Rick founded POSITIVE EXPOSURE after a chance encounter in 1997 with a young lady living with albinism at a bus stop in New York City. Rick has since spent more than twenty years collaborating internationally with advocacy organizations/NGOs, medical schools, universities and other educational institutions to effect a sea-change in societal attitudes towards individuals living with genetic, physical, behavioral or intellectual differences.
Jen White-Johnson led the Photoville community in a photo zine-making workshop using digital and non-digital tools. Participants explored how zine making can be used as a form of political protest in and outside the classroom and disability justice community space.
Jen White-Johnson is an Afro-Latina disabled art activist, designer, and educator whose visual work explores the intersection of content and caregiving with an emphasis on redesigning ableist visualculture. As an artist- educator with Graves disease and ADHD, her heart-centered and electric approach to disability advocacy bolsters these movements with invaluable currencies: powerful,dynamic art and media that all at once educates, bridges divergent worlds, and builds a future that mirrors her Autistic son’s experience.
Jen has presented her activist work and collaborated with a number of brands and art spaces across print and digital such as Twitter, Target, Converse, and Apple. Her photography and design have been featured in The Washington Post, The New York Times, AfroPunk, CNN, Latina.com, Teen VOGUE and is permanently archived in libraries at The Metropolitan Museum of Art, Princeton University, and National Museum of Women in the Arts in DC. In 2021 she was listed as 20 Latino Artists to watch onTODAY.com Jen currently teaches as Adjunct Faculty at the Maryland Institute College of Art,where she is also an alumnus, having received her MFA in Graphic Design in 2010. She currently lives in Baltimore with her husband and 9-year- old son.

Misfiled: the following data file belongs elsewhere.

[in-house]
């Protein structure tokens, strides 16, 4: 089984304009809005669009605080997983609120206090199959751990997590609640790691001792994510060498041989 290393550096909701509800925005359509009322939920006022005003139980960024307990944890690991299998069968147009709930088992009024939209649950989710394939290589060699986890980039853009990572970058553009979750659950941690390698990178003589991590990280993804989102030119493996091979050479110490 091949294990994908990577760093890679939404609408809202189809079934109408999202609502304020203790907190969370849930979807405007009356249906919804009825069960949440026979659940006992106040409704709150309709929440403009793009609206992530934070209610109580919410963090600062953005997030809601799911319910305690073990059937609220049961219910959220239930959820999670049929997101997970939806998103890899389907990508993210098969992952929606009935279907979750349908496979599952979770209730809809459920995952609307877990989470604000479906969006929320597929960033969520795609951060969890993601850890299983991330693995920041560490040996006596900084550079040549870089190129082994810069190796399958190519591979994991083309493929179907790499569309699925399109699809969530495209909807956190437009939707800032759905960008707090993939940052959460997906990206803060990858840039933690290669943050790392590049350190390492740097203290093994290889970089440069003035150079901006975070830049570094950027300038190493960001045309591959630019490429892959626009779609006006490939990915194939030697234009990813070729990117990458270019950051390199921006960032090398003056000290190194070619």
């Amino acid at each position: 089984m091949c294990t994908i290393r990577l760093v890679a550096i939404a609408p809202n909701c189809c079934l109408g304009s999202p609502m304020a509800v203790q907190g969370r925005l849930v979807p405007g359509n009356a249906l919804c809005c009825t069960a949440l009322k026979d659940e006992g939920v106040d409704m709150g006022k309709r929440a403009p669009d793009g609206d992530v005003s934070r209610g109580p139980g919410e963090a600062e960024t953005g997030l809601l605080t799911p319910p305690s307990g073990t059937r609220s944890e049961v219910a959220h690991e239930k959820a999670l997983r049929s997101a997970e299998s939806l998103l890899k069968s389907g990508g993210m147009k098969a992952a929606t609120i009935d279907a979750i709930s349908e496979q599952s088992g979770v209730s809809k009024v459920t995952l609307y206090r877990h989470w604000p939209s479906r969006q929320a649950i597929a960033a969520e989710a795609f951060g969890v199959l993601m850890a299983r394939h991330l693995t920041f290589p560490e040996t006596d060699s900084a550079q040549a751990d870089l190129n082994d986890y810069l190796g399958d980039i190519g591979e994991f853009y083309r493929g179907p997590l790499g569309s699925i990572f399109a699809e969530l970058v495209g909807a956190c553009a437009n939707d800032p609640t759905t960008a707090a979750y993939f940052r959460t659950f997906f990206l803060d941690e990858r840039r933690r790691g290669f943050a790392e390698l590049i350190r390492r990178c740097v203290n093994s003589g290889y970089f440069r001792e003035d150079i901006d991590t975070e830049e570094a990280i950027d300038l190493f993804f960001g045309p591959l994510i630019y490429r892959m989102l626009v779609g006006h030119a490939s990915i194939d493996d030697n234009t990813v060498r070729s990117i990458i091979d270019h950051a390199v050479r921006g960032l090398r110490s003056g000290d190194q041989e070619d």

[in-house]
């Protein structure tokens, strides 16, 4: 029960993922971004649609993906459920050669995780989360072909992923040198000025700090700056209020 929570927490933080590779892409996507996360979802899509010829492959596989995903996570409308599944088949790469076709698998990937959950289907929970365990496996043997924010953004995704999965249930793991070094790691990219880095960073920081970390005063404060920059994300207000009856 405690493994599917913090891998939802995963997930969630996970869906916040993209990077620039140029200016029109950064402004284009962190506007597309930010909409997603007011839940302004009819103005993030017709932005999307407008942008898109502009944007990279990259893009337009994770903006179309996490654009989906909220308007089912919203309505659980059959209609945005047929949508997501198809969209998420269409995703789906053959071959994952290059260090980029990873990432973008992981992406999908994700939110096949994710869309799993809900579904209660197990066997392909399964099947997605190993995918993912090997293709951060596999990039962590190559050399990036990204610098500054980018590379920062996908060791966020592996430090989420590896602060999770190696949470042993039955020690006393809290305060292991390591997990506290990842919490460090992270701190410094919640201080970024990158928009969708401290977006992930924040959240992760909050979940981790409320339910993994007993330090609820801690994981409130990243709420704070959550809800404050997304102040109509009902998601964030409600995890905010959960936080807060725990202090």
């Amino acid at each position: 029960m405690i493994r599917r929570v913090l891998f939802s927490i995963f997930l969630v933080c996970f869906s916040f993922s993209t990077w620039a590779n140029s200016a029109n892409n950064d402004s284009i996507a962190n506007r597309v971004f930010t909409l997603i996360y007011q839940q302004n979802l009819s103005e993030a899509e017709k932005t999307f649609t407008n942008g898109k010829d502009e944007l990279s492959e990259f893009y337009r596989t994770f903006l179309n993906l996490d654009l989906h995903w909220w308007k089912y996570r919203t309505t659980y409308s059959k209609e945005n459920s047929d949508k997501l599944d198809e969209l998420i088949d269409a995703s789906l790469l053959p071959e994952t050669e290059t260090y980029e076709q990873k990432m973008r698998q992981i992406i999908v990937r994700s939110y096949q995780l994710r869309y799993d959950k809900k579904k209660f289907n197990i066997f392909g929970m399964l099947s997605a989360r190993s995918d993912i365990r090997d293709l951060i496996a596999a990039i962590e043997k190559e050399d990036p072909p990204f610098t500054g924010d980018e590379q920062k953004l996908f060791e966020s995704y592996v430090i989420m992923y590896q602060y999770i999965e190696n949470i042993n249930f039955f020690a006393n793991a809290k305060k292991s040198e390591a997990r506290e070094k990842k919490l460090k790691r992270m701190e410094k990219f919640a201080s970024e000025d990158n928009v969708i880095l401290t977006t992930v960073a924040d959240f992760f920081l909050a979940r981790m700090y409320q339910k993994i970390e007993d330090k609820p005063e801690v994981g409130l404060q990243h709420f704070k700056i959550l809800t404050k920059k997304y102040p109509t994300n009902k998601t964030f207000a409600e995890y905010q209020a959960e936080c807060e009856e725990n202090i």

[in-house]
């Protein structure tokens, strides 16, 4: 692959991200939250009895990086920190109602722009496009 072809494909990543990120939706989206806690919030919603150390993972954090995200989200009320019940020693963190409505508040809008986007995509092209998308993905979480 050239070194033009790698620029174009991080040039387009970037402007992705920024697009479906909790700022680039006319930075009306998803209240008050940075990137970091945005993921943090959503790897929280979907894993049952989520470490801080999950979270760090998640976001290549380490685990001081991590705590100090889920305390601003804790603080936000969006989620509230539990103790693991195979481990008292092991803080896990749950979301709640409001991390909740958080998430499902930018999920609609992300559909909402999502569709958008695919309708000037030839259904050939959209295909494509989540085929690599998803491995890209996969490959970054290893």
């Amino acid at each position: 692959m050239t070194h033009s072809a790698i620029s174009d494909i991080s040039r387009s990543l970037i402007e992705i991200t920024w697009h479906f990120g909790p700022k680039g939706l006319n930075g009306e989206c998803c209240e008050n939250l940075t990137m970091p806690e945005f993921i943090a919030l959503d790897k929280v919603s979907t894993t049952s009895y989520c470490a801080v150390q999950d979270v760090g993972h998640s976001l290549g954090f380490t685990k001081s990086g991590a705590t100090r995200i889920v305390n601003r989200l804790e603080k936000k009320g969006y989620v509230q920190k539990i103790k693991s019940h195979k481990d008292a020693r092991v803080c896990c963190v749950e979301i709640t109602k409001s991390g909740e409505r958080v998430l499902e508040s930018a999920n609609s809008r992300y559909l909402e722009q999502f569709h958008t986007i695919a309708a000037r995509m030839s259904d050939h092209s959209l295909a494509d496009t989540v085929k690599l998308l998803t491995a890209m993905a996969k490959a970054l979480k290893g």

With additional support from:
Koren Martin (Public Engagement Manager), Cailley Frank-Lehrer (Senior Producer), Sam Barzilay (Co-Founder & Creative Director), Dave Shelley (Co-Founder and Creative Producer), Laura Roumanos (Co-Founder and Executive Director), Sade Boyewa El, Niamh McDonnell, Colleen Costello (Development Coordinator), Carly Harrison (Programming Associate), Hannah Simon (Production Assistant), Julie Thompson (Photographer), Johnny Chang (Videographer), Jen White-Johnson (Artist), All Hands In Motion (ASL Interpretation)